Twenty years have passed and Jeff Goldblum and Bill Pullman are back, staving off another alien invasion in Independence Day: Resurgence which just hit — and bounced off — theaters. Will Smith may be absent from the new film, replaced by the handsome feat of whittling that is Liam Hemsworth, but people will get what they want regardless because what they want is destruction. Roland Emmerich, who directed both ID films and penned the latest screenplay, knows this and he wants you to know he knows it, which is why Goldblum keeps talking even as he flies through the destruction of London.
“They like to get the landmarks,” he remarks as the Petronas Towers crash into the Thames.
One of the stranger things about the movie, which is strange in many ways, is that Emmerich has included and destroyed a number of structures that did not exist in 1996, meaning that the Independence Day: Resurgence alternative history — mankind harnesses alien tech to build space infrastructure — makes an exception for architectural excellence. These movies will always go out of their way to destroy the buildings that make humanity proud. It’s a very specific sort of sadism.
And it’s also hard to predict what the films will tear apart next. The 20-year gap between the original and the sequel gave Emmerich a lot to work with. And if there is another 20 year gap, well, there will be that many more landmarks to snap in half. But which ones will get the ID treatment? Here are our guesses.
The New York City Skyline
New York City’s gorgeous skyline offers the perfect opportunity for aliens to destroy something we all appreciate. Several megatall and exorbitantly priced apartment complexes are slated to go up in New York in the next ten or so years, some of which will be so tall that they’ll alter the skyline as we know it now. That is until the aliens blow them up in the next Independence Day movie.
Harry Potter World
A century from now, the Harry Potter franchise will probably be even more sacred than it is now as people scramble to preserve our collective cultural memory of the wizarding world. Harry Potter World in Orlando and Los Angeles, then, attempts to extend the legacy of the franchise, but the invading aliens will probably understand how much we all love Harry Potter and go straight for the heartstrings when they invade again.
Alpha Centauri Probes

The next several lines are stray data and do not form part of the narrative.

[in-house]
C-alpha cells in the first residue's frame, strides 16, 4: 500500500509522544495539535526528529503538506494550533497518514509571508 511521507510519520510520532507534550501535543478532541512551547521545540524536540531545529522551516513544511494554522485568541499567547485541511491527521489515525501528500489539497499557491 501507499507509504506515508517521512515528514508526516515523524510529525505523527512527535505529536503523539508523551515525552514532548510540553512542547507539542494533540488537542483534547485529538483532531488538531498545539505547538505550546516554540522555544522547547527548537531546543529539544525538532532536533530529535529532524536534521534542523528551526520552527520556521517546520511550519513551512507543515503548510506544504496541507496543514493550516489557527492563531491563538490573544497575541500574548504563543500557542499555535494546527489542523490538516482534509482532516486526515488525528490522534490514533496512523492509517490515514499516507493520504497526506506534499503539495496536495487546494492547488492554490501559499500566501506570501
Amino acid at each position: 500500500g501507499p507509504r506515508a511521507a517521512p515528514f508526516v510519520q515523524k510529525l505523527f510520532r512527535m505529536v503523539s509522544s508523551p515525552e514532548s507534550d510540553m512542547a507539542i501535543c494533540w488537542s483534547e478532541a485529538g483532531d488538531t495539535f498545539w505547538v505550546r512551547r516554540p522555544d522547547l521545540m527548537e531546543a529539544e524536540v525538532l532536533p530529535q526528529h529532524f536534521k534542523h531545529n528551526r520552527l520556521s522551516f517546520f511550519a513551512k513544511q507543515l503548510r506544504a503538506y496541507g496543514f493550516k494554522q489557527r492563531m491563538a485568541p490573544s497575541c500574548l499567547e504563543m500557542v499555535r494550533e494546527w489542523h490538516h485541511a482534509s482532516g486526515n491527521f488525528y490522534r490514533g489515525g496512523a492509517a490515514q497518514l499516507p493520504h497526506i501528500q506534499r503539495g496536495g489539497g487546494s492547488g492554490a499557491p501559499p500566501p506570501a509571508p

A group of scientists from Silicon Valley recently announced Breakthrough Starshot, an ambitious plan to send a fleet of iPhone-sized robot spacecrafts to Alpha Centauri, the closest star system, 4.37 light years away. It will probably be decades before this mission is realized as it will require incredibly advanced technology and a lot of funding, but our extraterrestrial enemies who are hell-bent on destroying our world will probably knock them down on their way into the atmosphere.
Dubailand, a $65 billion theme park and entertainment center currently under construction in Dubai, could very well bear the brunt of future Middle Eastern destruction. Dubailand will be divided into six worlds: Attractions and Experience World, Sports and Outdoor World, Eco-Tourism World, Themed Leisure and Vacation World, Retail and Entertainment World, and Downtown, all of which will probably go up in flames should the aliens invade in another 100 years.
Moscow International Business Center
With a new massive business center under construction, Russia is definitely a potential target for a future alien invasion. Also referred to as Moscow City, the 60-hectare International Business Center will surely be an iconic cluster of megatall skyscrapers just asking to be eviscerated by extraterrestrial life.
Gensler’s Gateway Tower
Architecture firm Gensler recently announced a conceptual plan for a megatall skyscraper to go up where the Chicago Spire was once slated to stand. While the building known as Gateway Tower is merely a concept, whatever does end up being built at the former Chicago Spire site will bear the burden of expectation as Chicagoans are currently eager to fill in the gaping hole that reminds them of the spire’s failure. The aliens will probably do their research before they get here and learn that whatever stands there is important to us and promptly obliterate it.
The Remaining Glaciers
As our world nears the brink of extinction due to climate change, the waning glaciers remain an apt gauge of climate change’s unsparing agenda. In 100 years from now, there probably won’t be much of our glaciers left, but the aliens, having done their research, of course, will probably destroy what’s left of them as the cherry on top of a big “Fuck You.”